PARIS — With their bright yellow awnings and sagging iron shelves, the Gibert Jeune bookstores, which sell cheap secondhand books, have been a fixture of the Latin Quarter in Paris for over a century, a mainstay of the neighborhood’s shabby-chic intellectual life and beloved by tourists too.
“So old and unchangeable,” said Anny Louchart, 74, a longtime customer who was recently rummaging through boxes of paperbacks at one of the stores, her voice filled with nostalgia.
But a sales assistant told Ms. Louchart that four of the store’s seven outposts in the area, including the one she stood in, would soon close, hard hit by a drop in sales because of the pandemic.
robbing their city of its soul has not spared the Latin Quarter, where fashion stores and fast-food restaurants have taken over many of the spaces once occupied by ancient cafes, bookstores and movie theaters. The neighborhood’s appeal has driven up rents, causing a once-vibrant student life to crumble.
Figures from the urban planning agency Apur show that 42 percent of the Latin Quarter’s bookstores have vanished in the past 20 years, and Paris’s open-air booksellers are also fighting for survival.
But the news of the closings of the Gibert Jeune bookstores — an institution that seemed immortal to many people — has sounded an unusual alarm. It strikes at the very heart of the neighborhood’s identity: access to culture at an affordable price.
Three Gibert Jeune stores just closed, and the fourth was expected to follow suit in the next few days.
student-led “May 1968” protests that took place there.
Ernest Hemingway wrote that Paris and its Latin Quarter allowed “a way of living well and working, no matter how poor you were.”
Michel Carmona, a historian and geographer specializing in Paris, said that the cultural erosion of the Latin Quarter started in the 1980s and was intertwined with the gradual decline of student life. “Cheap bookstores, cafes and movie theaters are primarily for students,” he said.
He added that residents of the neighborhood were increasingly “transit people” — wealthy foreigners eager to have a pied-à-terre or tourists renting Airbnb apartments.
At the heart of this dynamic lies a paradox: Gentrification uproots the same bohemian charm that draws people to the Latin Quarter.
Latin Quarter Committee that lobbies the authorities on defending the neighborhood’s cultural identity.
In an attempt to help, the Paris authorities said they had acquired the premises of some struggling bookstores and offered them rents slightly below the market rate.
In a statement, the leadership of the Gibert Jeune chain said that “the Covid crisis, with the emptying of the Latin Quarter of Paris,” had been the final straw.
apocalyptic” since the start of the pandemic. The gloom that has settled over Paris has been perhaps most conspicuous in the Latin Quarter, whose very heart — the cafes, restaurants, theaters and museums — stopped beating amid government lockdown restrictions to fight coronavirus infections.
The temporary shutdown of these cultural pillars has resonated among local residents as a dress rehearsal for the near future. Cafes and theaters have not reopened since the fall, when a second wave of infections was taking hold in France, and many fear that some will have gone out of business by the time restrictions are lifted.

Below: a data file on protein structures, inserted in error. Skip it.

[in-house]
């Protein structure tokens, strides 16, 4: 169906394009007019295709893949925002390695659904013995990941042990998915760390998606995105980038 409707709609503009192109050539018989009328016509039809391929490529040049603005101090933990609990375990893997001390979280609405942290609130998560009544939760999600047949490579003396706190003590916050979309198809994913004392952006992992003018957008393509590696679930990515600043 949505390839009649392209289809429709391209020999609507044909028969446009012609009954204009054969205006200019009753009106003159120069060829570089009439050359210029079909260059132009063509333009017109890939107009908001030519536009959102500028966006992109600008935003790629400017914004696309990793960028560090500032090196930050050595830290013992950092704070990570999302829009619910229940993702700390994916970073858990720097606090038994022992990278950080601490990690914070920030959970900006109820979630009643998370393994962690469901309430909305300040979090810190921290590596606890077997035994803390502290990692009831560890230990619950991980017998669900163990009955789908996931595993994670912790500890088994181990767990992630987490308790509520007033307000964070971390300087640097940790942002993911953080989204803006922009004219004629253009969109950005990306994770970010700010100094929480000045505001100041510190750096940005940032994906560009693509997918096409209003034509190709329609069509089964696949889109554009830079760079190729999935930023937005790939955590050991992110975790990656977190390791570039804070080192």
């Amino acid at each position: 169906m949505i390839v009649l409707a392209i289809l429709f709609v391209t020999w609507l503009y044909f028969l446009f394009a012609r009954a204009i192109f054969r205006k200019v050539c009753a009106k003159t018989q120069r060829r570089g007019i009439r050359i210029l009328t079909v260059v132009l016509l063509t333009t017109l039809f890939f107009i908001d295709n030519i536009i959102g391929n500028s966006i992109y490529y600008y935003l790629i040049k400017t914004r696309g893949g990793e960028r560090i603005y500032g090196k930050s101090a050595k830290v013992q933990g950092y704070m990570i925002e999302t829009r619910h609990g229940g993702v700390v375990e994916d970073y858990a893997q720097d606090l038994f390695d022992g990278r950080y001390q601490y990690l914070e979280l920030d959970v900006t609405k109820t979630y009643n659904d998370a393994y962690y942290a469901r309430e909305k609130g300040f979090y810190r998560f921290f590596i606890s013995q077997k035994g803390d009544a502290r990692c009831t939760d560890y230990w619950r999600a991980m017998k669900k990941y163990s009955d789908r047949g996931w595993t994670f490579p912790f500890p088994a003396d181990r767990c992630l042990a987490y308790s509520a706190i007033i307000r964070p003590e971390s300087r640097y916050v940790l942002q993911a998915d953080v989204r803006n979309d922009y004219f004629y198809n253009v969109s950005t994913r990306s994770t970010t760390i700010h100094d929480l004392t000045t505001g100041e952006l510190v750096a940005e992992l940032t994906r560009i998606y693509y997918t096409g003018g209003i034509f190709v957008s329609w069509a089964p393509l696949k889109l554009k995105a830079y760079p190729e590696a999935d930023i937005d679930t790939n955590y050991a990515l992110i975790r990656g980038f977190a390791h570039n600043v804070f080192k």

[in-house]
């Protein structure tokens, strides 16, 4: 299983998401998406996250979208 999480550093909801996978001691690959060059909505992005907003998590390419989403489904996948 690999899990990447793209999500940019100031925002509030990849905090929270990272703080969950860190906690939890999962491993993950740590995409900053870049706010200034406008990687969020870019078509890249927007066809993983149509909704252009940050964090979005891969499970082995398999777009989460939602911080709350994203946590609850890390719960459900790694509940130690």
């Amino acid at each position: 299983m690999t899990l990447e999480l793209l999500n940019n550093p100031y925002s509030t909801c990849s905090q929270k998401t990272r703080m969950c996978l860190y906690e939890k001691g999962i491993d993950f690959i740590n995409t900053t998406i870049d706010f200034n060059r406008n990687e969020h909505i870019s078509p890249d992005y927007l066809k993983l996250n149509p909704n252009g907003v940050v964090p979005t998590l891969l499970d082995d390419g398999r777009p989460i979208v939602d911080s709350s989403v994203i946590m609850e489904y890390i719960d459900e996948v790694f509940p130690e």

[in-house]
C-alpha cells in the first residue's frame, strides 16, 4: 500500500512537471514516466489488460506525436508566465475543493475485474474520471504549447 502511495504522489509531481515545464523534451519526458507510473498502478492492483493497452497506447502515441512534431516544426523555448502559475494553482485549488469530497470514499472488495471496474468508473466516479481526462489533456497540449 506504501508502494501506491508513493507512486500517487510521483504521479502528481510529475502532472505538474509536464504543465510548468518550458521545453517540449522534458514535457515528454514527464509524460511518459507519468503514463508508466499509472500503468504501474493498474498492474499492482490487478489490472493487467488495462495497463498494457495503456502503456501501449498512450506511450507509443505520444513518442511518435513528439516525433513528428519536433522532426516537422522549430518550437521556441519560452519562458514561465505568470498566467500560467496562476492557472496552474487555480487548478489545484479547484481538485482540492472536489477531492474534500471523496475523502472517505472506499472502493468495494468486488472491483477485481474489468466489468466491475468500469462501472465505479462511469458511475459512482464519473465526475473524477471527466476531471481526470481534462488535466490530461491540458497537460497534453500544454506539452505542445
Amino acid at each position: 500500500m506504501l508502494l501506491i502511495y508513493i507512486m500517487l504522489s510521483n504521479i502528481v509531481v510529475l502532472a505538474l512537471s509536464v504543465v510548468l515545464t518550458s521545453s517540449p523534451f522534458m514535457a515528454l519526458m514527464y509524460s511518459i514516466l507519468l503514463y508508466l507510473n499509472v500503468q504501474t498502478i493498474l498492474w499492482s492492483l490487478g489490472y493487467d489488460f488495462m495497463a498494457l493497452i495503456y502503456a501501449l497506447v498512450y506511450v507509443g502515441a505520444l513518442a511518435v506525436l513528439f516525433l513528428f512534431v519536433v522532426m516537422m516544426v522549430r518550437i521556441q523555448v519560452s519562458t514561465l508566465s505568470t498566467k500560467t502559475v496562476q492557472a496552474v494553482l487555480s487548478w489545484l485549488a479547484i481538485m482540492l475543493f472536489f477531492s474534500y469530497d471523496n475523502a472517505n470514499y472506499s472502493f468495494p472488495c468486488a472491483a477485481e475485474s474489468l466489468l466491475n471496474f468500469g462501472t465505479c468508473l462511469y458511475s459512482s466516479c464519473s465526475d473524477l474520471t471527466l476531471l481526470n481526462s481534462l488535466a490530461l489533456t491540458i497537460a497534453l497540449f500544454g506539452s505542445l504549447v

On the Rue Champollion, a cobbled, narrow street close to the Sorbonne, the lines of film buffs that once stretched out on the sidewalks in the middle of the day are nowhere to be found today. The three art-house movie theaters there were closed for the lockdown
One of the theaters, Le Champo, has been displaying extracts from its guest book — “the memory box,” as it called them — behind its closed windows. A 2018 message left by the prolific screenwriter Jean-Claude Carrière, who died last month, read: “For Le Champo! So many years later … and how many more years to come?”
Governments across Europe raced on Friday to lift suspensions on the AstraZeneca vaccine and reassure an exhausted and anxious public that it was safe amid a new wave of infections that led many countries to reimpose harsh restrictions on movement and businesses.
German officials warned that plans to ease restrictions by Easter would have to be put on hold and said that more measures might be needed in the weeks ahead. Paris was one of many cities across France where people were essentially ordered to stay at home. Italy entered its third national lockdown on Monday, and Poland will put in place its own lockdown on Saturday.
The rapid moves to tighten what were already relatively stringent restrictions came as nearly every country in Europe that had halted use of the AstraZeneca vaccine — including France, Germany Italy and Spain — said they would start using it again.
But the brief halt in the use of the vaccine underscored the slow pace of mass inoculation campaigns, which led officials to warn that the only way to control the virus was to impose restrictions.
900,000 last week, according to the World Health Organization. But this spring, it was supposed to be different.
Vaccines are rolling out, albeit at a halting pace. They are effective. They can stop serious illness and death. And for the vast majority of people in Europe, and around the world, they are agonizingly out of reach.
three times more vaccines per 100 people than countries in the European Union —meaning that it is likely to be months rather than weeks before enough people will be inoculated for vaccines to turn the tide of the pandemic.
“There are not yet enough vaccine doses in Europe to stop the third wave by vaccination alone,” Germany’s health minister, Jens Spahn, said on Friday. “Even if the deliveries from E.U. orders come reliably, it will still take a few weeks until the risk groups are fully vaccinated.”
The mass vaccination efforts across the European Union were thrown into deeper turmoil this week as more than a dozen countries suspended the use of the AstraZeneca vaccine while reports of a possible link to rare side effects involving blood clots were investigated.
On Thursday, the bloc’s medical regulator, the European Medicines Agency, said that its review came to the firm conclusion that the vaccine was “safe and effective.”
Political leaders rushed to try and undo any damage to the public’s trust and faith in AstraZeneca and vaccines more broadly — with a number of them rolling up their sleeves and getting the shots themselves to drive the point home.